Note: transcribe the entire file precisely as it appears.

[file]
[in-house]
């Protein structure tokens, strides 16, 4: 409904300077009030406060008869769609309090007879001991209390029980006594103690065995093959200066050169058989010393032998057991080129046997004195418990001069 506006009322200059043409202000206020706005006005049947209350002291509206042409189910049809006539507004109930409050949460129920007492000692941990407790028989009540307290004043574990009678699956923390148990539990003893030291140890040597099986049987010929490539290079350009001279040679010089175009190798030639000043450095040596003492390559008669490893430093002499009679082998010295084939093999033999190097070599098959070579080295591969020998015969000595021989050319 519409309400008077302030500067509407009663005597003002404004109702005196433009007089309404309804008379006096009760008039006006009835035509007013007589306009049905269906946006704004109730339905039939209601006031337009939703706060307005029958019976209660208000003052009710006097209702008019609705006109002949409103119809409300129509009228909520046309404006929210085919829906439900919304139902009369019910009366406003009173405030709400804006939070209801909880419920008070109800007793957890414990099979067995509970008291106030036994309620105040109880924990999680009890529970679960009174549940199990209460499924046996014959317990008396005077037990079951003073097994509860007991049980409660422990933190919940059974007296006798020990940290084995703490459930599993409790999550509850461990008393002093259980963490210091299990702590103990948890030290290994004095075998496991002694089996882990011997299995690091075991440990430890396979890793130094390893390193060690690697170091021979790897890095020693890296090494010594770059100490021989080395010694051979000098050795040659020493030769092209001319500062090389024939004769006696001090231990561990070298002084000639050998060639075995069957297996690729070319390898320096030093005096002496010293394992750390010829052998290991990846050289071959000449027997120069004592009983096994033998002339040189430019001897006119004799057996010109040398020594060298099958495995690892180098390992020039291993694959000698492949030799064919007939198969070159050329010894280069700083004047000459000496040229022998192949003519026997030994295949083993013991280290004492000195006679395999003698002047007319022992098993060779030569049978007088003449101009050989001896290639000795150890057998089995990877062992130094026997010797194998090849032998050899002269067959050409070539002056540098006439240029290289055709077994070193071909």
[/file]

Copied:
[in-house]
């Protein structure tokens, strides 16, 4: 409904300077009030406060008869769609309090007879001991209390029980006594103690065995093959200066050169058989010393032998057991080129046997004195418990001069 506006009322200059043409202000206020706005006005049947209350002291509206042409189910049809006539507004109930409050949460129920007492000692941990407790028989009540307290004043574990009678699956923390148990539990003893030291140890040597099986049987010929490539290079350009001279040679010089175009190798030639000043450095040596003492390559008669490893430093002499009679082998010295084939093999033999190097070599098959070579080295591969020998015969000595021989050319 519409309400008077302030500067509407009663005597003002404004109702005196433009007089309404309804008379006096009760008039006006009835035509007013007589306009049905269906946006704004109730339905039939209601006031337009939703706060307005029958019976209660208000003052009710006097209702008019609705006109002949409103119809409300129509009228909520046309404006929210085919829906439900919304139902009369019910009366406003009173405030709400804006939070209801909880419920008070109800007793957890414990099979067995509970008291106030036994309620105040109880924990999680009890529970679960009174549940199990209460499924046996014959317990008396005077037990079951003073097994509860007991049980409660422990933190919940059974007296006798020990940290084995703490459930599993409790999550509850461990008393002093259980963490210091299990702590103990948890030290290994004095075998496991002694089996882990011997299995690091075991440990430890396979890793130094390893390193060690690697170091021979790897890095020693890296090494010594770059100490021989080395010694051979000098050795040659020493030769092209001319500062090389024939004769006696001090231990561990070298002084000639050998060639075995069957297996690729070319390898320096030093005096002496010293394992750390010829052998290991990846050289071959000449027997120069004592009983096994033998002339040189430019001897006119004799057996010109040398020594060298099958495995690892180098390992020039291993694959000698492949030799064919007939198969070159050329010894280069700083004047000459000496040229022998192949003519026997030994295949083993013991280290004492000195006679395999003698002047007319022992098993060779030569049978007088003449101009050989001896290639000795150890057998089995990877062992130094026997010797194998090849032998050899002269067959050409070539002056540098006439240029290289055709077994070193071909």